While watching today’s webinar and seeing Crista Cowan‘s census table, I noodled around on the Google and created a quick version for download. Just enter names, birth and death years and it will calculate the persons age during each census from 1850 to 1940.

Act now and it will also gray out cells for censuses in which the person was not around!

Below is a static version – apparently you can embed Google spreadsheets, but they aren’t editable. Visit this link to use a live version of it.


December 16, 2014: I tried the cell protection in Google Sheets again after having trouble getting it working in previous years. Looks like it does work now – with lots of opening and closing of the sheet after making every sharing change, named range creation, and range protection change. I also had to sacrifice a chicken. So, only the GREEN cells are now editable in the sheet.

I found someone had mistakenly overwritten the formula in at least one cell with a number, which I’ve fixed. This new cell protection should avoid that problem in the future.

November 15, 2016: I’ve added columns to show ages up to the present day even if you start at 1790. I have also added a “Census Year Increment” field. Normally this would remain as a 10, and all the years in the column headers would increment by that amount. But, say you wanted to also have the ages handy for years ending in “5” to help you look for peoples in the NY State censuses: Now you can just change the Increment field to a 5 and Voila! Mathematics is your friend!

One thing to note: Google Sheets seems to show protected cells by default with a cross-hatch background that makes it hard to read the cell info. You can click on the View menu at the top of the sheet, then de-select the Protected Cells option to get rid of that cross-hatch. (The non-green cells will still be protected, of course.)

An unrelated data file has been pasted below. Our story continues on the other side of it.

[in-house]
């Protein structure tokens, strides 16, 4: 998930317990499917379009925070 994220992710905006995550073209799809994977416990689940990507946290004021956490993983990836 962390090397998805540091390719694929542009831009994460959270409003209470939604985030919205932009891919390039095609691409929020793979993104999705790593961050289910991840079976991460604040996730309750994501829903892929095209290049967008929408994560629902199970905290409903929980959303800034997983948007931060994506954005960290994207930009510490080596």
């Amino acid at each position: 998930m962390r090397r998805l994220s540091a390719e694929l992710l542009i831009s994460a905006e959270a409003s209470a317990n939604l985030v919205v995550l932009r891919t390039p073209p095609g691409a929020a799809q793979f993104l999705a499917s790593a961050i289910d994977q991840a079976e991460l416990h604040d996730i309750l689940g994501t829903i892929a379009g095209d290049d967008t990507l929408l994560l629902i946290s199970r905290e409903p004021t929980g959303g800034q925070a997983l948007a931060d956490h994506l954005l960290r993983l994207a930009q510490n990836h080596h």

(Don’t worry, I’ve got copies in case the sheet gets borked. And hey you – YES YOU, we all know you don’t have any Walter Melons in you tree so no funny names, Mister Smartypants.)

You can also download a copy to use in your own Excel or Open Office software by clicking File… Download As… and saving it to your computer.

Makes a great stocking stuffer!


  • avatar

    Comment by Crista Cowan — November 15, 2011 @ 3:28 pm

    This is great, John. I’m glad you found the video cast helpful. And I think it’s terrific that you created this spreadsheet! It really is one of my biggest (now not-so) secret weapons of genealogy research.

  • avatar

    Comment by John — November 15, 2011 @ 3:36 pm

    It was helpful – thanks! And that was too good an idea not to set up a sheet right away.

  • avatar

    Comment by Regina Hall Ivie — January 15, 2012 @ 10:56 am

    Thank you for this very nice tool, I’ll be using this.

  • avatar

    Comment by Marian Pierre-Louis — June 30, 2012 @ 7:50 am

    Very helpful! Thanks John!

  • avatar

    Comment by Jean Perera — June 30, 2012 @ 10:10 am

    After reading Marian’s blog this morning, I immediately came to yours and downloaded this tool. Thank you very much for sharing this with everyone. I can see how useful it will be.

  • avatar

    Comment by Jim Gill — June 30, 2012 @ 11:20 am

    Nice job, John. Thank you!

  • avatar

    Comment by Susan — July 2, 2012 @ 4:23 pm

    I downloaded the file – then tried to open and for the first ever a security warning came up saying malicious and could try to take over my computer!!!!

  • avatar

    Comment by John — July 2, 2012 @ 4:41 pm

    @Susan, As the document is nothing more than a Google Doc spreadsheet, there is nothing malicious about it.

    But, I did just run a test by downloading the sheet from Google Docs in Excel format, then opened it in the newest version of Excel. It looks like this latest Excel version has a “Protected Mode” that by default is enabled for any spreadsheet downloaded from the Internet.

    While that is certainly a good thing, the message “Office has detected a problem with this file. Editing it may harm your computer” is VERY poorly written.

    Assuming you are seeing the same message, if you click the “more information” link and read through the Excel help pages on it, you’ll see that it is not saying the file IS malicious, but that it has been put in protected mode by default because it came from the Internet.

    You can click on protected mode view settings and turn off different things, but I have not played with protected mode at all yet. In any case, confusing even to me and I’m an information technology and security professional!

    If you are leery of this or any other Excel file, a good trick would be to download the file, then upload it to your own Google Docs and use it there. Then you would not have to worry about any security risks as all the processing is done on their server and not your PC.

  • avatar

    Comment by Susan — July 2, 2012 @ 9:01 pm

    Thank you.

  • avatar

    Comment by Patricia — December 15, 2014 @ 6:26 pm

    Thank you. Very Neat Idea!

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